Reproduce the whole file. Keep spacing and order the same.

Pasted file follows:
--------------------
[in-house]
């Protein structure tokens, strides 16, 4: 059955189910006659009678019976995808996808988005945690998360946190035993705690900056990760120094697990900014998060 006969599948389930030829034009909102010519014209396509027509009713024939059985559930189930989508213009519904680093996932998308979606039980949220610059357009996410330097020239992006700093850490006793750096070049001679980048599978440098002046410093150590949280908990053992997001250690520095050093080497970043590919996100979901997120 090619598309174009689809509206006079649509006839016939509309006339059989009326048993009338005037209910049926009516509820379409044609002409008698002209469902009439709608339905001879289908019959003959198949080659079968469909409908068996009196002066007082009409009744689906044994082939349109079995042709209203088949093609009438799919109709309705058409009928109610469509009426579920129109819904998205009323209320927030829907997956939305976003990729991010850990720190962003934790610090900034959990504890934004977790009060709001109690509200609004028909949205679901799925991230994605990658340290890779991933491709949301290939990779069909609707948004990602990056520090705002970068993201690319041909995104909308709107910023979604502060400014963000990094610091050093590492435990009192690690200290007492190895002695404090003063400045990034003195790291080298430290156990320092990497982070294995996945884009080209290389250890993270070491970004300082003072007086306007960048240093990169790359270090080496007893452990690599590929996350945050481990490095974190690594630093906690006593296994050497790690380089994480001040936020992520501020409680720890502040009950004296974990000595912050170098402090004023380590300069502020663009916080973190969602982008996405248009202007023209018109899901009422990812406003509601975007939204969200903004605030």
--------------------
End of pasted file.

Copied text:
[in-house]
């Protein structure tokens, strides 16, 4: 059955189910006659009678019976995808996808988005945690998360946190035993705690900056990760120094697990900014998060 006969599948389930030829034009909102010519014209396509027509009713024939059985559930189930989508213009519904680093996932998308979606039980949220610059357009996410330097020239992006700093850490006793750096070049001679980048599978440098002046410093150590949280908990053992997001250690520095050093080497970043590919996100979901997120 090619598309174009689809509206006079649509006839016939509309006339059989009326048993009338005037209910049926009516509820379409044609002409008698002209469902009439709608339905001879289908019959003959198949080659079968469909409908068996009196002066007082009409009744689906044994082939349109079995042709209203088949093609009438799919109709309705058409009928109610469509009426579920129109819904998205009323209320927030829907997956939305976003990729991010850990720190962003934790610090900034959990504890934004977790009060709001109690509200609004028909949205679901799925991230994605990658340290890779991933491709949301290939990779069909609707948004990602990056520090705002970068993201690319041909995104909308709107910023979604502060400014963000990094610091050093590492435990009192690690200290007492190895002695404090003063400045990034003195790291080298430290156990320092990497982070294995996945884009080209290389250890993270070491970004300082003072007086306007960048240093990169790359270090080496007893452990690599590929996350945050481990490095974190690594630093906690006593296994050497790690380089994480001040936020992520501020409680720890502040009950004296974990000595912050170098402090004023380590300069502020663009916080973190969602982008996405248009202007023209018109899901009422990812406003509601975007939204969200903004605030």